Gear Review: REI Flash 22 Pack

I bought the REI Flash 22 Pack after hiking with regular backpacks for a few years. The last hiking pack (the Karrimor Jura 35-liter Rucksack) I had was a true dream, and hard to compete with, but it wasn’t a lightweight day pack like the dscn3432Flash 22.

That said, I’ve had a roller coaster of emotions with this pack. From the get go, I didn’t like it. It was a disappointment because I absolutely love REI. So I fought it and complained about it through many hikes, but eventually I grew attached to it. Part of that reason was because I’ve had so many adventures with the pack.

This pack has been on my back on buses and bikes and trails all over Wisconsin. It’s been with me on several camping trips, and it’s also been to Sequoia and Yosemite National Parks, in California. My Flash 22 has been filled with four seasons of clothing, snacks of all kinds, work stuff, my computer, and loads of books I’ve devoured.

I’ll give you my personal pros and cons, and final judgment of the pack at the end of the article. First, let’s talk about the specifications and features:

Pack specificationsimg_8819

Name: REI Flash 22 Day Pack

Size: 22 liters

Weight: 1 lb. 1 oz.

Color: Purple & gray (Note: You might notice the same REI Flash 22 Pack, in red and gray, on the back of another hiker in many of my hiking photos. It was unintentionally modeled, courtesy of my wife who is usually hiking ahead of me, unintentionally modeling.)

Bag style: Drawstring, frameless, backpack


  • Hydration pack pouch and tube outlet
  • Sternum/waist straps
  • Mesh/elastic side pockets
  • Daisy chain for outside gear attachment
  • Drawstring main compartment
  • Top flap with zipper pocket, key hooks, and buckle
  • Quick dry material
  • Inner mesh pouch with zipper
  • Breathable, padded, mesh back padding



  • Accommodates hydration pack with water tube
  • Removable sternum/waist straps
  • Sternum buckle has safety whistle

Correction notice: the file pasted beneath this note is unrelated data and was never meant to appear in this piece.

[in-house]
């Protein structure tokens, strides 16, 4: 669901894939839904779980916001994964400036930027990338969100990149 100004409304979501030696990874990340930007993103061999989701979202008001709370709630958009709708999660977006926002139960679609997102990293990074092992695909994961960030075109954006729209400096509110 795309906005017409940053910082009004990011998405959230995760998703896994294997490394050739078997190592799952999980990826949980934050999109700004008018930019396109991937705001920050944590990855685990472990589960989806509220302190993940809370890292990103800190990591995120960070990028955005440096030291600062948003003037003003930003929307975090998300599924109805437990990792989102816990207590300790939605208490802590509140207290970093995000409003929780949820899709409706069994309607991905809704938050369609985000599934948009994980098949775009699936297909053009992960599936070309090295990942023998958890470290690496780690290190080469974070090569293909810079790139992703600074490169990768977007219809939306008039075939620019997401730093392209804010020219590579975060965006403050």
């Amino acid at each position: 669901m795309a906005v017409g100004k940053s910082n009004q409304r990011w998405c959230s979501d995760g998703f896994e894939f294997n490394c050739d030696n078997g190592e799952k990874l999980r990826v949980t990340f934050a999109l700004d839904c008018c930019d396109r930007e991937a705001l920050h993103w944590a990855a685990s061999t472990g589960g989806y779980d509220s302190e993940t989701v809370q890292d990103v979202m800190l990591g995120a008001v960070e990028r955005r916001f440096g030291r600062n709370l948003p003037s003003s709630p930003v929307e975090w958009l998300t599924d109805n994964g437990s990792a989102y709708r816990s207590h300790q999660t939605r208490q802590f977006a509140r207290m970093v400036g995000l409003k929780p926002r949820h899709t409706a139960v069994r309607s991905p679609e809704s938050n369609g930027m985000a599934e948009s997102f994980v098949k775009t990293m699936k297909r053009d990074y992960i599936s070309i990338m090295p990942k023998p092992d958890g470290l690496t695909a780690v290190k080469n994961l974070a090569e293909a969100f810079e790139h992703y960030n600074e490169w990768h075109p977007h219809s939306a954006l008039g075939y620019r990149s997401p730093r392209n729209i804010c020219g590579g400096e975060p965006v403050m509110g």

• Thin, unpadded straps
  • Not heavy-duty: Over time, holes have developed in the mesh material in the shoulder straps. The straps have also begun to tear away from the rest of the pack.
  • Uncomfortable: Although the back has meshed padding, the pack doesn’t sit well on my back, so I don’t really feel the benefit of the padding.


Value for money

I bought this pack on sale for $24.99, from an REI store in Wisconsin. The pack was originally $49.99. With all honesty, I think the pack is worth something closer to the $24.99 price. It could be sturdier and more comfortable, and I think there are a few feature changes that would need to be made to make it a pack worthy of $50.00.

My final judgmentpacking-for-a-day-hike-sequoia

I’ve made good use of the pack, but I plan to upgrade when I have the cash. On one hand, the pack holds all my snacks, my rain jacket, my fleece, and all the other little bits I bring with me on day hikes. And I’ve enjoyed having the option to carry my hydration pack with me. Plus, it’s so convenient to be able to fit my 32 oz. Nalgene bottle in one mesh side pocket, and my phone in the other.

Unfortunately, my comfort level with this pack is low. I’d like a pack with wider, padded straps, and I’d like it to be designed to fit to my back a little bit better. Lastly, I want a sturdy pack that will last me a while, free of rips and holes.


Important update!!

The original REI Flash 22 Day Pack has been discontinued, and replaced with an updated version! I read the specs on the updated pack, and they seem to be almost identical to the original Flash 22, but I went into the store and noticed several other changes to the pack.

Here are the updates:

  • Daisy chain traded for single tool loops at the bottom of the pack
  • Extra padding added to the shoulder straps
  • Extra zip pocket on the outside of the pack, for easy-to-access storage

I’m very happy with the updates that REI made to the Flash 22. After reading several reviews and comments regarding the pack, I think REI really listened and applied that feedback to the creation of a new and improved Flash 22. Anyway, here is a link to the new REI Flash 22 Day pack.

Thank you all for reading!

Feel free to leave a comment, or email me with questions!

Until next time, I’m Two Tents Down!


Note: Two Tents Down did not receive any gear or money for this review. These are solely the opinions and observations of Two Tents Down.

Gear Review: Why This Vango Tent is a Survivor

This tent is a real gem! From wind to rain to bitter cold, this tent did the trick for me. Of course, I do have some gripes about it, but I’ll get to the rants and raves in a minute.